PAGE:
Elon Musk once correctly criticized people who immediately support whatever cause is being crammed down their throats by the mainstream media. In the same way, we’re extremely suspicious whenever some investment theme starts being pumped by literally everyone. The AI opportunity has always been here, and prior to the emergence of ChatGPT, Mr. Huang described a $600 billion total addressable market for his company – $300 billion in hardware and $300 billion in software. In their recent earnings call, an analyst probed those numbers to see if last year’s TAM estimate has increased based on the hype around generative AI. Mr Huang’s response was to say that the TAM will simply arrive sooner, and likened the availability of ChatGPT to the smartphone app store. Now, everyone will be able to harness the powers of AI.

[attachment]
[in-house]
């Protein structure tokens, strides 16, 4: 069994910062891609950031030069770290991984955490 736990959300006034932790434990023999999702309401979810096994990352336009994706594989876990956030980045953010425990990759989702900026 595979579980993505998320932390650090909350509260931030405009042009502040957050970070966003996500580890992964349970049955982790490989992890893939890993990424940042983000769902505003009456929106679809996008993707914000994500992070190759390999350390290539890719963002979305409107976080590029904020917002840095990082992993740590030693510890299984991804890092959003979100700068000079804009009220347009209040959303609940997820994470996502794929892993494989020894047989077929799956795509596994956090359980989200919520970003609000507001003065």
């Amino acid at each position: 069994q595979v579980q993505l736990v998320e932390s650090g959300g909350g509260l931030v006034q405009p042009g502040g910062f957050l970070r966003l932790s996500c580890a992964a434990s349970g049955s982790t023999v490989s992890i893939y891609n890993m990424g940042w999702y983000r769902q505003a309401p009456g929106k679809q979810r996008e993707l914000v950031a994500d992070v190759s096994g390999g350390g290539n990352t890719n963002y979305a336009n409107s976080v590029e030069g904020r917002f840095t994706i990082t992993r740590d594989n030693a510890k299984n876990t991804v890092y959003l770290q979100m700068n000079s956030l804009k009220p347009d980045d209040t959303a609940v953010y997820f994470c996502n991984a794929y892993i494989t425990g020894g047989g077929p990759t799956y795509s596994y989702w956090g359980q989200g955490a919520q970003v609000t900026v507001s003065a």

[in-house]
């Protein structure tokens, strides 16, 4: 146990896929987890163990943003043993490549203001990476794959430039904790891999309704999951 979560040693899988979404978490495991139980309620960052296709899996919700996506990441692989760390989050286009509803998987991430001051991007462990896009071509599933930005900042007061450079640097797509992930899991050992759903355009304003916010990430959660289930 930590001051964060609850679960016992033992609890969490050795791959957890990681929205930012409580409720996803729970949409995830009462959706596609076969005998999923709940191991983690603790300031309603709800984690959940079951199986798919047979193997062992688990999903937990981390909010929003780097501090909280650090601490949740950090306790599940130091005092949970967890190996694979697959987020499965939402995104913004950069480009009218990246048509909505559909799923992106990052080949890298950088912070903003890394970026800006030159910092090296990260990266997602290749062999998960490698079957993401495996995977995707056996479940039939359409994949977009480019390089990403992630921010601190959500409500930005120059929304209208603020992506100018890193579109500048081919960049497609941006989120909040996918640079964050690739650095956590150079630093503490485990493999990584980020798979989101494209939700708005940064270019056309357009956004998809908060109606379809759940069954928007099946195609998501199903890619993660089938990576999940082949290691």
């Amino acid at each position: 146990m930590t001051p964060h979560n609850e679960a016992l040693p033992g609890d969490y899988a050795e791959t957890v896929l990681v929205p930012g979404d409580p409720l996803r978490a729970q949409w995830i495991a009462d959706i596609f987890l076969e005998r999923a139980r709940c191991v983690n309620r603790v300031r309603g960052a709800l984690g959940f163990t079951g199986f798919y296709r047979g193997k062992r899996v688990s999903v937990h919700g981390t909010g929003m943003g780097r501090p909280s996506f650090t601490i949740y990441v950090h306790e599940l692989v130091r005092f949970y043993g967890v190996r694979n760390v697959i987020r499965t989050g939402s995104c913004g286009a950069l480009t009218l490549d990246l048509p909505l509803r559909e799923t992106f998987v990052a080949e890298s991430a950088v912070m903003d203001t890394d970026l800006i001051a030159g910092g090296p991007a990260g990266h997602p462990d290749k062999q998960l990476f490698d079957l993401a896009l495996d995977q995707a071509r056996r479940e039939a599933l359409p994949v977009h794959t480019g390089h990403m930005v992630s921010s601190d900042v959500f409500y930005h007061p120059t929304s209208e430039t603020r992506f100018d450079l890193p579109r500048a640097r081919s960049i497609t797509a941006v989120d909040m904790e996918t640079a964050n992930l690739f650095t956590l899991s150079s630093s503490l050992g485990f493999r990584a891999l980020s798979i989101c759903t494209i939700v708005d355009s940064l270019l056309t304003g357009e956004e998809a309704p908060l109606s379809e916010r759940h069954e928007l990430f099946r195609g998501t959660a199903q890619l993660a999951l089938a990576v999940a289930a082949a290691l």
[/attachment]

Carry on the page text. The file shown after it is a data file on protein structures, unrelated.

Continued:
Remember the supercomputer Microsoft solely developed for OpenAI – one of the top five fastest publicly disclosed supercomputers in the world? It’s computing power like that needed to train models like ChatGPT. With the generative AI cat out of the bag, companies across all industries will start building “AI factories.” Companies will no longer just manufacture physical goods, they will manufacture intelligence.
Data comes in. That data center does exactly one thing and one thing only. It cranks on that data and it produces a new updated model. Where raw material comes in, a building or an infrastructure cranks on it, and something refined or improved comes out that is of great value, that’s called the factory. And so I expect to see AI factories all over the world.
Credit: Jensen Huang